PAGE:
To arrange a presentation of Hidden in Plain Sight, please contact Polly Allen at

Hidden in Plain Sight Information Booklets

Contact Us For A Hidden In Plain Sight Pop Up at Your Event!

Contact us today for a a mock teenager bedroom presentation consisting of over 50 items that might indicate risky behaviors. Parents and adults over 21 are encouraged to explore the bedroom and discover several household items that might be a sign of drug or alcohol use or possible hiding spots for paraphernalia with a Certified Prevention Specialist to answer questions.

If you would like to become a volunteer or want to learn more about Hidden in Plain Sight, please reach out to us and we will be in touch shortly. Thank you!

Office Address:
300 High Point Ave., Portsmouth, RI 02871

Mailing Address:
P.O. Box 173, Adamsville, RI 02801
Phone: 1.401.835.5311

Gregory Thompson

Gregory Thompson is a dynamic and results-driven professional with a knack for orchestrating grants with a twist. With an innate talent for fostering innovation and divergent problem solving, Greg brings a refreshing approach to coordinating grants, making the process not just efficient but also impactful.

His exceptional ability to cultivate and secure resources is nothing short of remarkable. Beyond his professional prowess, Greg’s role as a devoted parent fuels his unwavering commitment to championing substance use prevention, reminding him daily of the importance of his work. His dedication, coupled with his unique flair for program development, transforms ideas into tangible solutions, leaving a lasting imprint on the communities he serves. Greg is your go to partner for turning visionary projects into reality.

Rebecca Elwell, M.A., CPSS

Rebecca holds a Master of Arts in Counseling and Educational Psychology and an Advance Prevention Specialist Certification with 24 years of community substance misuse prevention experience. Rebecca is a founding member of the Ocean State Prevention Alliance an organization that addressed the unintended consequences of marijuana laws using scientific research and public health approaches. Rebecca is the founder of Strategic Prevention Partnerships, a non-profit organization based in Newport County, that promotes community health and well-being through action, education, support and collaboration.

Rebecca loves collaborating with community partners to find innovative ways to support Newport County residents. She believes that the solution to every community problem can be found within the community! For Rebecca, the excitement comes from pairing evidence-based strategies with a grass-roots philosophy to achieve success. Rebecca is frequently requested to provide expert testimony on legislation impacting substance use and behavioral health.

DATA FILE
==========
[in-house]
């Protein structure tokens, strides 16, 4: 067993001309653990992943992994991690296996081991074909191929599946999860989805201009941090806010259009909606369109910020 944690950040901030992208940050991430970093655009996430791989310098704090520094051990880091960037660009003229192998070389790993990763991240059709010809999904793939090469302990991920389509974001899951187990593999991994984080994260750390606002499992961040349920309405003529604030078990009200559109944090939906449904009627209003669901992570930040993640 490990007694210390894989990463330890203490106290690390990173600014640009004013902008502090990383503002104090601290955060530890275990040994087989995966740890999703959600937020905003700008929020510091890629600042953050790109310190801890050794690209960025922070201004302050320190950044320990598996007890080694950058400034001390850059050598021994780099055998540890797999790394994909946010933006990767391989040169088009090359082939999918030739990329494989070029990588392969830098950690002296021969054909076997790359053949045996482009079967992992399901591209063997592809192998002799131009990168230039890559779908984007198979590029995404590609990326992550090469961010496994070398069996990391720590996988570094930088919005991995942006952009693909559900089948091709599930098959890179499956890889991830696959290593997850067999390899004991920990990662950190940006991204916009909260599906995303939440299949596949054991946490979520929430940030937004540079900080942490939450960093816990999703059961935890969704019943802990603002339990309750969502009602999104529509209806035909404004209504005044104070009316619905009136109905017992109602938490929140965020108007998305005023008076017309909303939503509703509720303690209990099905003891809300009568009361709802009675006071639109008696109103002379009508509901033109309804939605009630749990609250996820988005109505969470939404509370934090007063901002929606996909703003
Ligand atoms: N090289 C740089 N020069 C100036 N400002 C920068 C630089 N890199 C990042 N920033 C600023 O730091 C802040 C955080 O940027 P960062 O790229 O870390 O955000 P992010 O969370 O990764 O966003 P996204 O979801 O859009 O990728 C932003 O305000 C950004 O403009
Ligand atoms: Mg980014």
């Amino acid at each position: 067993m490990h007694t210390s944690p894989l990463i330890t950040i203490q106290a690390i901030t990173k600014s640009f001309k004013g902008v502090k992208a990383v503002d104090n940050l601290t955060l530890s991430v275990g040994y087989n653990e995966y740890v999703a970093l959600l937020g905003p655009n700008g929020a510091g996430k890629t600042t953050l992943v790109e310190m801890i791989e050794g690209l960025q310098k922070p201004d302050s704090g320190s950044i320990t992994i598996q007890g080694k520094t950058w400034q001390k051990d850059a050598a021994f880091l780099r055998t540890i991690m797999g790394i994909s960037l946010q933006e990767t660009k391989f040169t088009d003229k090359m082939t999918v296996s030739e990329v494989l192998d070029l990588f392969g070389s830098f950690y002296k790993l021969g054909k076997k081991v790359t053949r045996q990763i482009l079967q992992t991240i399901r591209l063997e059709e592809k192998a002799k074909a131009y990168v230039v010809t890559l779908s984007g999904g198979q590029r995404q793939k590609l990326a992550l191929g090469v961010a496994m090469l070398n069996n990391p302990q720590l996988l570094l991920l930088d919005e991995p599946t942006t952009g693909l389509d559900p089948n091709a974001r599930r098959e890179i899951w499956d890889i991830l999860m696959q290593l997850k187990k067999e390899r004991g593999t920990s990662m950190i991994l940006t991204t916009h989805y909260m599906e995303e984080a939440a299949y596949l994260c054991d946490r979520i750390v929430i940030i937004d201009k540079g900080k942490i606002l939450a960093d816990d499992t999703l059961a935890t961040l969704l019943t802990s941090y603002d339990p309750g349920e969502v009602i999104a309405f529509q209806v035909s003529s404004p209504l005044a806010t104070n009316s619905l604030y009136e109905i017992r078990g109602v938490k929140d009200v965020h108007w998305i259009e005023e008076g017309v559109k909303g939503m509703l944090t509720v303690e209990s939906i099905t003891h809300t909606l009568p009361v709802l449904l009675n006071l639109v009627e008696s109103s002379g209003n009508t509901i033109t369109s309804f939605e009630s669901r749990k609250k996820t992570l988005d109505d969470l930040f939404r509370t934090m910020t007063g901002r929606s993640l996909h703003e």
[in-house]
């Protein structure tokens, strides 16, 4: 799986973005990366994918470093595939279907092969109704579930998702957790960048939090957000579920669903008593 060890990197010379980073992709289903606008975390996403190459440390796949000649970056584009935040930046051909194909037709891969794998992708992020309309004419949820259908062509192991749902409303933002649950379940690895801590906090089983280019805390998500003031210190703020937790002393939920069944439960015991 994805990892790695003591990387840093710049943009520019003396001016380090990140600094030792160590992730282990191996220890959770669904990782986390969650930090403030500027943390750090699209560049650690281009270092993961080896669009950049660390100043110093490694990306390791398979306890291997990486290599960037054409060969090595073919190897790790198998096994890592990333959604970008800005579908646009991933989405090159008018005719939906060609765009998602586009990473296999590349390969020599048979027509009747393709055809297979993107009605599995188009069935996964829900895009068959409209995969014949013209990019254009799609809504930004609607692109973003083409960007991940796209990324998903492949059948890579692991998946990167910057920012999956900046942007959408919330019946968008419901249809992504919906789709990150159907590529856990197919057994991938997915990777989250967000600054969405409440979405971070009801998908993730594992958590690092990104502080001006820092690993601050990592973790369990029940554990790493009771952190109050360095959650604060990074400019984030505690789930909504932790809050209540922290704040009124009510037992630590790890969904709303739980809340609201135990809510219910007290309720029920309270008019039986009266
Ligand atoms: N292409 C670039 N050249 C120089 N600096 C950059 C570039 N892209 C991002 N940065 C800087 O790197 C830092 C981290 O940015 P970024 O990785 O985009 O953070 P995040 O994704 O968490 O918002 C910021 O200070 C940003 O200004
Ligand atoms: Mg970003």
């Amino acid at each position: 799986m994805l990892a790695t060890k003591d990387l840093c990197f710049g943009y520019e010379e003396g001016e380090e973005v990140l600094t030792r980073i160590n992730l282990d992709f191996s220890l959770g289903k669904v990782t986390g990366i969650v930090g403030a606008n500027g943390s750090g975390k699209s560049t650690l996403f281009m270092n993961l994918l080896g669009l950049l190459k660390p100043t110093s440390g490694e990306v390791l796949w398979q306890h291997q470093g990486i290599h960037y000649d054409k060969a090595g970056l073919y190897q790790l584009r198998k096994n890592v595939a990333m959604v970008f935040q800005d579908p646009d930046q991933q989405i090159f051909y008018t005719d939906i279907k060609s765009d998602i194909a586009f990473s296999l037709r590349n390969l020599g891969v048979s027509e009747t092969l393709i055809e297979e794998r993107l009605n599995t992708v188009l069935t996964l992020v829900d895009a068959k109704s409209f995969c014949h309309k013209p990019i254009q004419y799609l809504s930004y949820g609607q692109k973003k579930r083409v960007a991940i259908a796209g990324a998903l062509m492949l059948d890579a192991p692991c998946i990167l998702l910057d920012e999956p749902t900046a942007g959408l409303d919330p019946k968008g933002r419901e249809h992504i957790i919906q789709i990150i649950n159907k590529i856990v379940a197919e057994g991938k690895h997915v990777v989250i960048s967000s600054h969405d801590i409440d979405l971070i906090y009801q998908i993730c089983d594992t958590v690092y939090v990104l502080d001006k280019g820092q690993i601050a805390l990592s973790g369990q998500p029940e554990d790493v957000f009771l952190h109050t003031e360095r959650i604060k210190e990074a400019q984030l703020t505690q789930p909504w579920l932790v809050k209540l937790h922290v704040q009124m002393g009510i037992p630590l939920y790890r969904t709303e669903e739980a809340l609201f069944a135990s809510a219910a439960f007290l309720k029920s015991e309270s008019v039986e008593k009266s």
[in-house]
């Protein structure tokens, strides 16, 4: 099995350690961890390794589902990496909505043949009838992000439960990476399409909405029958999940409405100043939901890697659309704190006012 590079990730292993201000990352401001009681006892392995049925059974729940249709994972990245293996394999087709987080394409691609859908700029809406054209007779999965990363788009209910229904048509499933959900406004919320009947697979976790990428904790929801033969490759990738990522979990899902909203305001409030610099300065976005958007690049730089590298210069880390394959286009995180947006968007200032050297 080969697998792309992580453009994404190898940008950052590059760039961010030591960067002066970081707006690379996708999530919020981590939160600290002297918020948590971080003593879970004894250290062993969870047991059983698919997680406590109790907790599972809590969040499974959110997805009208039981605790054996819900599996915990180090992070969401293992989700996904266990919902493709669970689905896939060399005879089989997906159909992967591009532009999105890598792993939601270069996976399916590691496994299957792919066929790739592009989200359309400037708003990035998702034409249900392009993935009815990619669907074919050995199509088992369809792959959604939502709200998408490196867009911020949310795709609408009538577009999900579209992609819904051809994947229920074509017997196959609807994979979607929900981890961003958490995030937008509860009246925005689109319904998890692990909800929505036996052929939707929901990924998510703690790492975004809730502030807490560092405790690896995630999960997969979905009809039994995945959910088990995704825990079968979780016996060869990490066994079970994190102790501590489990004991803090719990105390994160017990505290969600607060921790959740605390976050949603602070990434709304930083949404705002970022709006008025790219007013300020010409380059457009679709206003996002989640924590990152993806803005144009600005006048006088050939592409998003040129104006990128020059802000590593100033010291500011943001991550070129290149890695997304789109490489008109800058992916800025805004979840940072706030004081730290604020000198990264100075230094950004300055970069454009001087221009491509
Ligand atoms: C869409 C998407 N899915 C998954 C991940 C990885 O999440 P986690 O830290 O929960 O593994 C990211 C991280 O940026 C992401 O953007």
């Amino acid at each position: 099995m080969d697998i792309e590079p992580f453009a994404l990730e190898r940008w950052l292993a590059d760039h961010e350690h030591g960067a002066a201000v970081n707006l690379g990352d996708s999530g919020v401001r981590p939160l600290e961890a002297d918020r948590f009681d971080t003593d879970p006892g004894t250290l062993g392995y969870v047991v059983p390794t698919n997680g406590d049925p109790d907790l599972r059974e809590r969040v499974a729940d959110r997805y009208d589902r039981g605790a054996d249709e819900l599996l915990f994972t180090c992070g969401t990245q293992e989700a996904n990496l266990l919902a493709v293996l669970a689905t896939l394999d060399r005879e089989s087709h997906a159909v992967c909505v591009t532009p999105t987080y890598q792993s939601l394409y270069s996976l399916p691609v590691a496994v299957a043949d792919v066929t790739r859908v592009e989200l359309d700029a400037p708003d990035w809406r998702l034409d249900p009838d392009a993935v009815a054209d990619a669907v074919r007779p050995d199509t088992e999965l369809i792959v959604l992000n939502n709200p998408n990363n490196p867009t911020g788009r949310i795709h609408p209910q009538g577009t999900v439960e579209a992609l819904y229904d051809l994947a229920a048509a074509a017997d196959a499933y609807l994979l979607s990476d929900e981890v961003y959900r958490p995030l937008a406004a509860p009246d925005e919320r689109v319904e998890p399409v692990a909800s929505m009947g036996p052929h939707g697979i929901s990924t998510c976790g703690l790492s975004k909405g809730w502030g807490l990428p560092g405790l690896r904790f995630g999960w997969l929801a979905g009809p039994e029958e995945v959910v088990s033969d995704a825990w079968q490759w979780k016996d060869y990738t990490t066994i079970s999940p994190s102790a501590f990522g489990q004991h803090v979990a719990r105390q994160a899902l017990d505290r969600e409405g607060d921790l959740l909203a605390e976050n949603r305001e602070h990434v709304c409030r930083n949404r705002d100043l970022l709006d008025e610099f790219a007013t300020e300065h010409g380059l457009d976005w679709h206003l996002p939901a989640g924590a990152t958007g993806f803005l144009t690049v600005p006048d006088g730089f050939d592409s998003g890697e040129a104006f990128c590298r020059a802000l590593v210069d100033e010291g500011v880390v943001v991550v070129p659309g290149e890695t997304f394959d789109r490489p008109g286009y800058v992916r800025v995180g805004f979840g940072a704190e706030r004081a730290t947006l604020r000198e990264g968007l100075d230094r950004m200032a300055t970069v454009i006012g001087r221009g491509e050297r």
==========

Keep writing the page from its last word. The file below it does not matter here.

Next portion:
Along with community behavioral health partners across Newport County, Rebecca was a founding member and facilitator of the Newport County Behavioral Health System of Care, known locally as No Wrong Door. NWD is an inter-agency behavioral health initiative that coordinates timely, high-quality, cost-effective, evidence-based mental health and substance use care to individuals and families in Newport County. No Wrong Door seeks to meet the challenges of individuals and families with behavioral health needs and ensures that those at risk are identified and connected to appropriate care and services.

Rebecca, a lifelong resident of Little Compton, has two adult children (her pride) and a beloved grandson (her joy). Before work each day, Rebecca is greeted by five small goats and six chickens eagerly awaiting their breakfast.  An avid traveler, Rebecca has not been everywhere, but it is on her list!

Carol Dowling

Carol has experience and a deep understanding of the assistance that unhoused and substance abusing individuals need. She brings along with her, experiences from the San Francisco, New York City, and Los Angeles unhoused communities and understands what is necessary to assist the people of the Newport community. Past experiences include being employed by the Providence Center, Fuller Hospital, Adcare, as well as many agencies in the Bay Area of San Francisco. These experiences will help round out her competencies for her current intern position.

Coming back to Rhode Island, Carol was a volunteer for Hope Recovery, advocate for the Newport and Middletown unhoused and the Shower to Empower initiative. She has helped bring awareness to public officials in Providence at the State House for the shower initiative and facilitates NAMI meetings in the area. She took the peer support specialist class and is interning for the Newport Prevention Coalition, becoming certified sometime in 2024. Carol believes it is an honor to be accepted into the Strategic Prevention Partnerships as an intern.

Carol loves the companionship of her certified emotional support dog, Billy, a 14 lb. blonde female Chihuahua.

Hakim R. Coggins

Hakim has been part of the SPP family since December 2021. As No Wrong Door’s Community Engagement Specialist, Hakim’s primary focus is outreach to community members throughout Newport County to address behavioral healthcare barriers.  Hakim combines compassion, knowledge and a “get it done” approach which ensures action and accomplishment.

In 2023, Hakim launched SPP’s Fresh Fit initiative, in which he partners with Planet Fitness to provide access to daily showers and physical exercise for our community’s unhoused population. Hakim is also an active participant in Laundry Love, another community resource, allowing access to free laundromat services for our residents.